Can I Plant a Peach Tree With Fruit Already on the Tree?

Nursery-grown, containerized peach trees that are 3-4 years old and fruit bearing are often sold in the late spring and summer when young fruit has already begun to set. Plant them in a culturally appropriate ground soil location as soon as possible after purchase. When handled carefully during transport and planting and then monitored closely for water after planting, they will survive the transplant process easily and will likely retain much of the fruit on the tree.

Prepare the Planting Site

Peaches require a full sun exposure with good fresh air flow around the tree but protection from heavy winds. Refrain from planting your peach trees in low areas where cold air can settle. Opt instead for a high ground location where cold air can drain away from the tree. The planting soil should be nutrient-rich, with a smooth humus and easy draining capacity. Amend weak soil with several pounds each of well-aged livestock manure and good quality compost before planting. Amend the soil if needed to adjust the soil pH to roughly 6.5, which is what peaches prefer.

Transplant the Peach Tree

Prepare a planting hole for the fruit-laden peach three that is large in relation to the size of the root ball. You want the tree roots to be able to spread rapidly in loose, friable soil. Dig the hole at least twice the diameter and a foot deeper than the container itself. Slide the tree out of its nursery pot and set gently in the hole. Add compost and manure under the root ball enough to raise it level or just a 1/4 inch proud of the surrounding soil surface. Fill in the soil gently around the roots, packing it lightly to ensure there are no air pockets. Creating a watering moat will help ensure adequate irrigation during the establishment period.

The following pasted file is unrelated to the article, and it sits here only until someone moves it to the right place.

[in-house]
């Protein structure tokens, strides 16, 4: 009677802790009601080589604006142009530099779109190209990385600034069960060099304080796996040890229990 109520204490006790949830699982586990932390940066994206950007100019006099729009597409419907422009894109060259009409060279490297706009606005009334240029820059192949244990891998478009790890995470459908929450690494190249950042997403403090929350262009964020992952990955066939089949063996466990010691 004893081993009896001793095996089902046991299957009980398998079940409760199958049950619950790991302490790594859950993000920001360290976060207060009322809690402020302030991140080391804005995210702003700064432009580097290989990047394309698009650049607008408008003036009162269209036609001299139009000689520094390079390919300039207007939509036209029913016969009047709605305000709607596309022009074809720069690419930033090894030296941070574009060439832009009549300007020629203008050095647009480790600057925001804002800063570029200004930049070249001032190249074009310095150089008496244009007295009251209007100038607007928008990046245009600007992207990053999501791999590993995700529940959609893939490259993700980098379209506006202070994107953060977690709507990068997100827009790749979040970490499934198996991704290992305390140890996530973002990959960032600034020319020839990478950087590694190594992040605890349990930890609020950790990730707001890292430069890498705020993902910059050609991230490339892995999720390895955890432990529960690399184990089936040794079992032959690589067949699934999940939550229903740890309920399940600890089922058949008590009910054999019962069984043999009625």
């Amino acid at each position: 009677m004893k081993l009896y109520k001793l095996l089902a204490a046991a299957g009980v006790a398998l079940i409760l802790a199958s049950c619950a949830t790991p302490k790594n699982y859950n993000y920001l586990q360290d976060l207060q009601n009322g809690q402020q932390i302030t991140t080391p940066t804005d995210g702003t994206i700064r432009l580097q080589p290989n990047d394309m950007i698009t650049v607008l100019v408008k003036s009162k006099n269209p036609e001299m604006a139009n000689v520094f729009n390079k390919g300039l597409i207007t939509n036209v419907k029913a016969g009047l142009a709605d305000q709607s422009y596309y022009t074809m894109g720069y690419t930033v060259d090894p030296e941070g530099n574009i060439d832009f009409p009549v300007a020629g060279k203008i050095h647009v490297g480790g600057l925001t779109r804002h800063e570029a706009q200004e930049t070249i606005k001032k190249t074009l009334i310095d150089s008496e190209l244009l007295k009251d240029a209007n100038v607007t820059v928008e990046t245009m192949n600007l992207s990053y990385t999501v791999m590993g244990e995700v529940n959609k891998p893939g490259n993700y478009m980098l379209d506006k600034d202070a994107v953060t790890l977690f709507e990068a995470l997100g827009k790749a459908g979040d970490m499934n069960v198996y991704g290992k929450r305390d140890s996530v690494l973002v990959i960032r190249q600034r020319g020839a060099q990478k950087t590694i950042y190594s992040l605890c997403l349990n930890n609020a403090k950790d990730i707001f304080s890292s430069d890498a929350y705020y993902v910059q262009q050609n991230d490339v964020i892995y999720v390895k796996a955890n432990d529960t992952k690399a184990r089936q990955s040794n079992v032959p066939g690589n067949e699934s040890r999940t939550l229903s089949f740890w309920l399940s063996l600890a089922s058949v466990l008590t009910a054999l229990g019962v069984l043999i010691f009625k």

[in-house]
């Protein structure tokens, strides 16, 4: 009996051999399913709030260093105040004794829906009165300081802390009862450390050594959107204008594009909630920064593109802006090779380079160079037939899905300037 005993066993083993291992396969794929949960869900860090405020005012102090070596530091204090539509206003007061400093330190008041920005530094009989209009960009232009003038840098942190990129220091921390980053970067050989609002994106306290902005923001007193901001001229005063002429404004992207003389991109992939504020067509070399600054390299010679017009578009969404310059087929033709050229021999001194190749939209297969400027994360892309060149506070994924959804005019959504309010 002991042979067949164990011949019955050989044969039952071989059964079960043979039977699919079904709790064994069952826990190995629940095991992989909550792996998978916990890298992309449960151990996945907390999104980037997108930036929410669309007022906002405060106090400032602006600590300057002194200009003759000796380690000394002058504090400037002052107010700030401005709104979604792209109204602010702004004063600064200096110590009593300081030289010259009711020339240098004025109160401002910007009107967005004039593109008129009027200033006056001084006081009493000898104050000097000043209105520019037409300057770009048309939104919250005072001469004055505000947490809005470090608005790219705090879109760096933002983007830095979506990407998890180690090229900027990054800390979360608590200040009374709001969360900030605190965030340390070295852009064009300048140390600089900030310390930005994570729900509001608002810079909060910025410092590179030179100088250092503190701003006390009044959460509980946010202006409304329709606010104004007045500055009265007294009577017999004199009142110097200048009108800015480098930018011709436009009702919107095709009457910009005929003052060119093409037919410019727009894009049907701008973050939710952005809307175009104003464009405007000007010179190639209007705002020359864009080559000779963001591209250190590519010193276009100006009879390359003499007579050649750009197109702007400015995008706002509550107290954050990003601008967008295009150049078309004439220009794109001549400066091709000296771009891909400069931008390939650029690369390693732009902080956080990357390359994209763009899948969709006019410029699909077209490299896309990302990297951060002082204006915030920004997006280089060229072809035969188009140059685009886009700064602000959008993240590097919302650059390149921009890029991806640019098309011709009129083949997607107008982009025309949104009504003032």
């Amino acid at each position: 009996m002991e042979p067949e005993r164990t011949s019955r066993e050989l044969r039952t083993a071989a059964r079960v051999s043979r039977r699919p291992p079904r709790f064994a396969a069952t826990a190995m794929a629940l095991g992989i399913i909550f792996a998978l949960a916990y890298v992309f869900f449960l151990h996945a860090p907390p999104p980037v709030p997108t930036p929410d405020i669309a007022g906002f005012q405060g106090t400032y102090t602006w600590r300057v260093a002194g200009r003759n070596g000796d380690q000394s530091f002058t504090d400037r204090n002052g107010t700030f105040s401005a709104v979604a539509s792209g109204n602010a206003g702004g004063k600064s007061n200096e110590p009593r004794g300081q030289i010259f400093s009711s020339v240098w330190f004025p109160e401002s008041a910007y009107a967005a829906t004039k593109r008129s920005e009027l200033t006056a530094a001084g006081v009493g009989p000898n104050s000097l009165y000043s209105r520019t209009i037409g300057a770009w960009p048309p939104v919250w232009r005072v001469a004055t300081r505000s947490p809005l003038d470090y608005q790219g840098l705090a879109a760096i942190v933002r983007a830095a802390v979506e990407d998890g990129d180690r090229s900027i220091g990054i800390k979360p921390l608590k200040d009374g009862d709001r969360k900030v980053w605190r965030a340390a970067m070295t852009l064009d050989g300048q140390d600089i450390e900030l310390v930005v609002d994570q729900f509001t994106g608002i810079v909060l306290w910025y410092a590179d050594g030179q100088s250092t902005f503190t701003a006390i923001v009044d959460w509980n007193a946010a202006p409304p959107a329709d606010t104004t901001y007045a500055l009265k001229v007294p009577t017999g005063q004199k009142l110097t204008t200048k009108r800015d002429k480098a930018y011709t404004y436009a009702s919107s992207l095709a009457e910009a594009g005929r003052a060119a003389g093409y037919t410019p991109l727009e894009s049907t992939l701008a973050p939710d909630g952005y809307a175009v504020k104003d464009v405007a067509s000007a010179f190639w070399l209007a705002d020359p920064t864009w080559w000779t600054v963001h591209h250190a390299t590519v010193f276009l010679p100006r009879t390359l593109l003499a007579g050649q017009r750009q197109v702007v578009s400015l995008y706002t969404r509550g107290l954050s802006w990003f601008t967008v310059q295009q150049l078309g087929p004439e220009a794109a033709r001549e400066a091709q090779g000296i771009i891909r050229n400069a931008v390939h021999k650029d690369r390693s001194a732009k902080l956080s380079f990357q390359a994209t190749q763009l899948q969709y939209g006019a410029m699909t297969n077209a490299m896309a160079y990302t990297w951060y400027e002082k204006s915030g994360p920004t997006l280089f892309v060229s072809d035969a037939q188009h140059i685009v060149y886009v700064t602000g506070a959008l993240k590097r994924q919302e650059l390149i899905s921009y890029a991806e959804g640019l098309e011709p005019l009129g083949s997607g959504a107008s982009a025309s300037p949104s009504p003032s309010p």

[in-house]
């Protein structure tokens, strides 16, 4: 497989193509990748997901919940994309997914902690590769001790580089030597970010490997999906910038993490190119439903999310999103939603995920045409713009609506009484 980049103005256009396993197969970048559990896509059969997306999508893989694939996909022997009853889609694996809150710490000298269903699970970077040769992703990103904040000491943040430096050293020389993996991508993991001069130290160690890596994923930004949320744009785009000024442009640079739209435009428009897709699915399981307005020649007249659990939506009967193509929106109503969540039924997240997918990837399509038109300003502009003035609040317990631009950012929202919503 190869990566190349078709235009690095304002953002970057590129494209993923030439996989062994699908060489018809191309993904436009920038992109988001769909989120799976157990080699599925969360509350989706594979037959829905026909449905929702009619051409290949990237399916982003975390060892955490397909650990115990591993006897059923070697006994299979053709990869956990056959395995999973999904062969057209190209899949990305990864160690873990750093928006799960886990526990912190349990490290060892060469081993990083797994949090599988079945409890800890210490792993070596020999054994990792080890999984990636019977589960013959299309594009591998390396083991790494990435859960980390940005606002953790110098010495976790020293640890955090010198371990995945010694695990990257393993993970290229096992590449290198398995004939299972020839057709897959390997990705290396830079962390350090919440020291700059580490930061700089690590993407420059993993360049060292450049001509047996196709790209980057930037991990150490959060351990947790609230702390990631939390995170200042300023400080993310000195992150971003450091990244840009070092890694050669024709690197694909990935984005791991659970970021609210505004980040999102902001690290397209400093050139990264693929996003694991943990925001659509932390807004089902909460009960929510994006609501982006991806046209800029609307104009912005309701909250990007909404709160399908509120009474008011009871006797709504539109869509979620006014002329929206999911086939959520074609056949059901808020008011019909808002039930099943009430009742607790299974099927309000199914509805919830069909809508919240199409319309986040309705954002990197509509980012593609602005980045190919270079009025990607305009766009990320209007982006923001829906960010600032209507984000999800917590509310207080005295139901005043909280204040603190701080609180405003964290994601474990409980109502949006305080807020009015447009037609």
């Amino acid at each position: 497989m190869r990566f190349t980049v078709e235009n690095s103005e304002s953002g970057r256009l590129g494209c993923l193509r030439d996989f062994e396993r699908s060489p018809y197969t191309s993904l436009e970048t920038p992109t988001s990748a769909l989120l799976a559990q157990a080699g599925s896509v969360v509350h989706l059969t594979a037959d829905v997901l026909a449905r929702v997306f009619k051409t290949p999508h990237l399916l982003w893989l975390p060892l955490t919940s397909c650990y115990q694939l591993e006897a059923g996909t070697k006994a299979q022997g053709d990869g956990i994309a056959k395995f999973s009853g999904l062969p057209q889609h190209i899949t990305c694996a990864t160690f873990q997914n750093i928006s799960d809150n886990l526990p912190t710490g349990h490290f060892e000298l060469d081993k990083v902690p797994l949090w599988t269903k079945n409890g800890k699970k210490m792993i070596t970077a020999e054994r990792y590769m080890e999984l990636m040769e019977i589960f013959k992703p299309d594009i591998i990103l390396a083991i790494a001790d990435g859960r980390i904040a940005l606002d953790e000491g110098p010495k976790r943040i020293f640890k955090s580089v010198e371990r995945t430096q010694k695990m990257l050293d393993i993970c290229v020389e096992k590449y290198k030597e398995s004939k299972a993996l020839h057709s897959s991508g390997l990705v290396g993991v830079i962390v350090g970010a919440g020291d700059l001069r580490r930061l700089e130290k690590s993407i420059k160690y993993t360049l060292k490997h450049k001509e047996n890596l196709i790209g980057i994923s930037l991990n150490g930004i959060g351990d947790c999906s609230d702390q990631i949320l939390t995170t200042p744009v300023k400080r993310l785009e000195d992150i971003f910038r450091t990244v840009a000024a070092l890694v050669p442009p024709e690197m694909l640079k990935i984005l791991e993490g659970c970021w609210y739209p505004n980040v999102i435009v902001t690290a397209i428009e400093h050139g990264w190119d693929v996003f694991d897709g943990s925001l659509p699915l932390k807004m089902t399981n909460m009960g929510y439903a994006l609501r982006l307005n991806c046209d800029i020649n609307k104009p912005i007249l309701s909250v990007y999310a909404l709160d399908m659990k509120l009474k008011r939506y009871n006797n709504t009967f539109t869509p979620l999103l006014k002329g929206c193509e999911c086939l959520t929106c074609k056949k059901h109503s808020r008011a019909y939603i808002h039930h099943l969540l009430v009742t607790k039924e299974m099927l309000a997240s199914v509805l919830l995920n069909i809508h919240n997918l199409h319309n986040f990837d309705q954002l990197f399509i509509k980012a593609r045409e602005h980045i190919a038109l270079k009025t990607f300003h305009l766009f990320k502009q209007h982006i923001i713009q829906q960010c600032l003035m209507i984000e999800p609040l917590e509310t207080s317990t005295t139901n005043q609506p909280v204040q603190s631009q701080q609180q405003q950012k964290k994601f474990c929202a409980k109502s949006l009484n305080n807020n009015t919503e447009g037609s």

Watering & Fertilizer Application

Water your newly planted peach tree until drenched. Fill the watering moat once allowing the water to percolate down and then fill the moat a second time on the day of planting. Refrain from fertilizing your newly transplanted peach tree 7 to 10 days to reduce stress and let the tree settle into its new surroundings. Feed with a half pound of 10-10-10 slow-release fertilizer formula after that period, repeating that same application roughly 40 days after planting. Always apply fertilizer at least 10 inches away from the trunk in a wide doughnut formation that extends to a few inches past the drip line of the tree canopy. Increase feeding amounts in the second year after planting to 3/4 pound of 10-10-10 in March and again in May. Always drench-water your peach tree after each application of fertilizer.

Keywords: planting peach trees, planting peach trees with fruit on them, transplanting bearing peach trees

About this Author

An omni-curious communications professional, Dena Kane has more than 17 years of experience writing and editing content for online publications, corporate communications, business clients, industry journals, as well as film and broadcast media. Kane studied political science at the University of California, San Diego.